Freedom has been in the news, in the conversation, and on the minds of people lately. In the Middle East the oppressed are fighting for their freedom and human rights after years of the deprivation of both their freedom and their rights under the will of dictators.
In the midst of all of this, a couple of small news items have started me thinking about freedom as it has applied to women over the centuries, and how we continue to have to fight for our freedom because it continues to be curtailed with each generation.
One of the odd bits of news was actually just an aside to the ongoing saga of actor Charlie Sheen, who plays a boozing, womanizing, gambling good hearted brother on TV, and in real life continues the character, and is still acknowledged as a good father to his children. But that is beside the point. What bothered me each time the reporting involved his children, who were living with him, was the fact that he is living with a “porn star.” The tone of voice of the reporter implied that a porn star could not possibly be a good surrogate mother.
As a matter of fact, it is often a woman’s sexuality that is the object of the most control and lack of freedom granted her by society.
I have mentioned before the schizophrenic attitude many societies have regarding sex. It seems to be an evil thing except when it is engaged in by a male and a female within an institution called marriage. Then it is sacred.
Female porn stars are tolerated, if often ridiculed, but, as I have said before, in many countries a woman is prohibited from selling her body legally. Illegally, she not only is a criminal, she is prey to pimps who protect her. With or without a pimp, she is in danger of every sort of abuse, including death. Pimps and even police make millions from prostitution. Legal brothels are the safest places for sex workers and their clients, and now Sen. Harry Reid wants to close down the few in the State of Nevada!
As late as the 1950s a female teacher (and most teachers were women) had to be single, or past child bearing, and a pregnant woman was expected to resign her job whatever it was, once she looked pregnant. (That certainly has changed!) If a poor woman became pregnant, and for whatever reason, felt she could not possibly endure that pregnancy (which she did not achieve on her own), she became a criminal if she tried to get an abortion. Rich women went to other countries.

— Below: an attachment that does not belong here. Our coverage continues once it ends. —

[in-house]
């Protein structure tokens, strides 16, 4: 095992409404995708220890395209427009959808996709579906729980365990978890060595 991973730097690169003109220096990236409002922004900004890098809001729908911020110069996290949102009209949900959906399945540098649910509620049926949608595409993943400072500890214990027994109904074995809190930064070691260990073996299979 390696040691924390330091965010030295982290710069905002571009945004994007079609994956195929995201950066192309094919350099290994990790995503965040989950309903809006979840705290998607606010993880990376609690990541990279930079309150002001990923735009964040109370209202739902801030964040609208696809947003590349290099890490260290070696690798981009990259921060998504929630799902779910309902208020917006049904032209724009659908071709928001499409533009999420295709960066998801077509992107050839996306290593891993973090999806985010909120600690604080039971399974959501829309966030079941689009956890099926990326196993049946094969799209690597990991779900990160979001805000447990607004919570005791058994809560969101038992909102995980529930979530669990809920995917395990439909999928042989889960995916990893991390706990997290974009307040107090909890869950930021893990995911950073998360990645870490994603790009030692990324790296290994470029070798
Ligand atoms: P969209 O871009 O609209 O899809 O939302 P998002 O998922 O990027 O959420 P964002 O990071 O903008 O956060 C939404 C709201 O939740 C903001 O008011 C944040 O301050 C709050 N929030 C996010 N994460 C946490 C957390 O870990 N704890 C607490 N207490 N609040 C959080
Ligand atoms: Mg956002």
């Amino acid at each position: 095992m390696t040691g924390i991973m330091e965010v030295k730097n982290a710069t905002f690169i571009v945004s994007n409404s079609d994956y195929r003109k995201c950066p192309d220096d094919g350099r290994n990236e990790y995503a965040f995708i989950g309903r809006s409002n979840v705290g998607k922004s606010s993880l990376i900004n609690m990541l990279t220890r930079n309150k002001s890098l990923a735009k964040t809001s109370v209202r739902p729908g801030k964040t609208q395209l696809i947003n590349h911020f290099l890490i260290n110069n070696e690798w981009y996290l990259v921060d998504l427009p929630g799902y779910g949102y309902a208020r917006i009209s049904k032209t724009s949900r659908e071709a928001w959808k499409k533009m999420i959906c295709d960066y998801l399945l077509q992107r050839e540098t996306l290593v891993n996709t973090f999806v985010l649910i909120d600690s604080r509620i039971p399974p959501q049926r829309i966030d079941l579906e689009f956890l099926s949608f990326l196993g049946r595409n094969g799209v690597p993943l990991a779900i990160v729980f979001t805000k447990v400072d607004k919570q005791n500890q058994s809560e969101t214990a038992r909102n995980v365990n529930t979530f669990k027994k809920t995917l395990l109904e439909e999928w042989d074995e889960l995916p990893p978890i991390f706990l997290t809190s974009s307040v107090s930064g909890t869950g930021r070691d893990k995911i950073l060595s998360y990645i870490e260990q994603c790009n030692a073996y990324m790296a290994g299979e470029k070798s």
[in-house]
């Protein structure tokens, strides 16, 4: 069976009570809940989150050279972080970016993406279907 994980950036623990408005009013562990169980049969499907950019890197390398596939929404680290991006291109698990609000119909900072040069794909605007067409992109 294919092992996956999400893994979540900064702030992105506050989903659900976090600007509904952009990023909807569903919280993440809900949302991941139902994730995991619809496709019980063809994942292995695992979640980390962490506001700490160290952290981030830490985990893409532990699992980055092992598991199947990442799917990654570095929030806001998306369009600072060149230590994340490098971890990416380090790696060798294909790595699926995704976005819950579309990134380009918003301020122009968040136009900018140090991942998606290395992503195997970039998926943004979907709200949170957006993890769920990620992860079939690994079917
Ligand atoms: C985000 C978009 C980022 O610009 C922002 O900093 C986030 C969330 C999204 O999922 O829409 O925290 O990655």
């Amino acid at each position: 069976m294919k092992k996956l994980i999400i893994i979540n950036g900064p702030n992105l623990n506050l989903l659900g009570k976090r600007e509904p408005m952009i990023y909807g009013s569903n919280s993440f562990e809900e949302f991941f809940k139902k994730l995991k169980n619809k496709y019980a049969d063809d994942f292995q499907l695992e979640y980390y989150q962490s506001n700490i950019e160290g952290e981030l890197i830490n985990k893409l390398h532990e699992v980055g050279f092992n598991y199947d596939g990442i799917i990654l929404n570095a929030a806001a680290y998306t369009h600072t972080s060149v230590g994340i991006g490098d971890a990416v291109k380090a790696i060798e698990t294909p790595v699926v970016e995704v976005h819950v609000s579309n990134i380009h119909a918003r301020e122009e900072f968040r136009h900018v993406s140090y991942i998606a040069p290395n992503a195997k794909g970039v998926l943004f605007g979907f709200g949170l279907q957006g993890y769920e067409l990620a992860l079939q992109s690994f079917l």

If she had the baby and could not take care of it, society offered her little support except the option of adoption. She was and is considered a terrible person (sometimes a criminal) if she takes money from the adopting couple. At the same time, the doctor, the lawyers, and all of the go-between people involved in the process, make money legally. Today a pregnant woman can be punished if she is not a healthy incubator for the growing fetus.
One of the often overlooked, least understood medical/mental problems is post-partum depression. It is a devastating condition that can render a mother incapable of caring for herself or her child. Yet one of the most heinous criminals in the eyes of society is a woman who kills her infant or child — and postpartum depression is seldom a successful defense.
And now, the second bit of news: Breast feeding is being touted as the best thing a mother can do for her baby. Unfortunately, not every mother can breast feed. Only a minority can. Some mothers have more than enough milk so they are selling their surplus for about $5 an ounce to other mothers. However, now there seems to be concern that this milk might be contaminated by HIV or some other microbe passed from mother to child, and pasteurization is being considered before it is sold (by a third party, of course). Then it will cost $125 an ounce. The fact that mothers already involved in this exchange, get to know one another and take precautions — women have a long history of cooperating and helping one another — or that HIV mothers seldom nurse, is not enough. Once again, it is the middleman who profits from a woman’s sex.
Women have come a long way, but still, in subtle ways in many countries their rights are restricted or being challenged just because they are women.
In Libya and other countries the people are fighting for their freedom and their human rights. I just hope that when they achieve their goals they remember that women are people, too, and that other already democratic countries will more fully acknowledge that truth.